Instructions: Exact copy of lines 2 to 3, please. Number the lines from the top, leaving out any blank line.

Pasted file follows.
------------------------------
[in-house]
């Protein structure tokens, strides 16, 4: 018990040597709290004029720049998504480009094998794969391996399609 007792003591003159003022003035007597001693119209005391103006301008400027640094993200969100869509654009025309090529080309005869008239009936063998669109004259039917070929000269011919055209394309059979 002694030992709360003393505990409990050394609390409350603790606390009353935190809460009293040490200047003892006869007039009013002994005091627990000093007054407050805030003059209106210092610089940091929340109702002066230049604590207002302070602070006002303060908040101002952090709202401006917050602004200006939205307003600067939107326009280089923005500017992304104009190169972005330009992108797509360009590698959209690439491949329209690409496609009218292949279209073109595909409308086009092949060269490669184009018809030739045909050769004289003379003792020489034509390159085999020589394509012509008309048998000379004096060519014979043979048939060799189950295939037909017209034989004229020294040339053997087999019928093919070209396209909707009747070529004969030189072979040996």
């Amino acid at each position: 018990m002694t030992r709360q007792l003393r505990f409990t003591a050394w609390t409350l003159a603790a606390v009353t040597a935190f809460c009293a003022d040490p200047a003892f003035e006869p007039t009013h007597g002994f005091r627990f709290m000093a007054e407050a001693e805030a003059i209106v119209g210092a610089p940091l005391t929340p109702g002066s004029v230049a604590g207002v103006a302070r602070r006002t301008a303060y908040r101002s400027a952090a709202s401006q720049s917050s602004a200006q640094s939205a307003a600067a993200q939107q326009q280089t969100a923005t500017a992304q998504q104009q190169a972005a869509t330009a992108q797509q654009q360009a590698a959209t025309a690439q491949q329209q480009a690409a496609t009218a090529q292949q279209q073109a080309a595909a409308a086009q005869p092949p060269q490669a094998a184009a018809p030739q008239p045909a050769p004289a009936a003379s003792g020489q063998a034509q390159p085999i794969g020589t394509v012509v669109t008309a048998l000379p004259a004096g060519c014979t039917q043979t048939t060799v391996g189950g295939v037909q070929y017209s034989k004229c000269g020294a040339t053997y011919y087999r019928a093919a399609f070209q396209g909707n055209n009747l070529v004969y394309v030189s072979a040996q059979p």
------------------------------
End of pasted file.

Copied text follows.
């Protein structure tokens, strides 16, 4: 018990040597709290004029720049998504480009094998794969391996399609 007792003591003159003022003035007597001693119209005391103006301008400027640094993200969100869509654009025309090529080309005869008239009936063998669109004259039917070929000269011919055209394309059979 002694030992709360003393505990409990050394609390409350603790606390009353935190809460009293040490200047003892006869007039009013002994005091627990000093007054407050805030003059209106210092610089940091929340109702002066230049604590207002302070602070006002303060908040101002952090709202401006917050602004200006939205307003600067939107326009280089923005500017992304104009190169972005330009992108797509360009590698959209690439491949329209690409496609009218292949279209073109595909409308086009092949060269490669184009018809030739045909050769004289003379003792020489034509390159085999020589394509012509008309048998000379004096060519014979043979048939060799189950295939037909017209034989004229020294040339053997087999019928093919070209396209909707009747070529004969030189072979040996």
């Amino acid at each position: 018990m002694t030992r709360q007792l003393r505990f409990t003591a050394w609390t409350l003159a603790a606390v009353t040597a935190f809460c009293a003022d040490p200047a003892f003035e006869p007039t009013h007597g002994f005091r627990f709290m000093a007054e407050a001693e805030a003059i209106v119209g210092a610089p940091l005391t929340p109702g002066s004029v230049a604590g207002v103006a302070r602070r006002t301008a303060y908040r101002s400027a952090a709202s401006q720049s917050s602004a200006q640094s939205a307003a600067a993200q939107q326009q280089t969100a923005t500017a992304q998504q104009q190169a972005a869509t330009a992108q797509q654009q360009a590698a959209t025309a690439q491949q329209q480009a690409a496609t009218a090529q292949q279209q073109a080309a595909a409308a086009q005869p092949p060269q490669a094998a184009a018809p030739q008239p045909a050769p004289a009936a003379s003792g020489q063998a034509q390159p085999i794969g020589t394509v012509v669109t008309a048998l000379p004259a004096g060519c014979t039917q043979t048939t060799v391996g189950g295939v037909q070929y017209s034989k004229c000269g020294a040339t053997y011919y087999r019928a093919a399609f070209q396209g909707n055209n009747l070529v004969y394309v030189s072979a040996q059979p």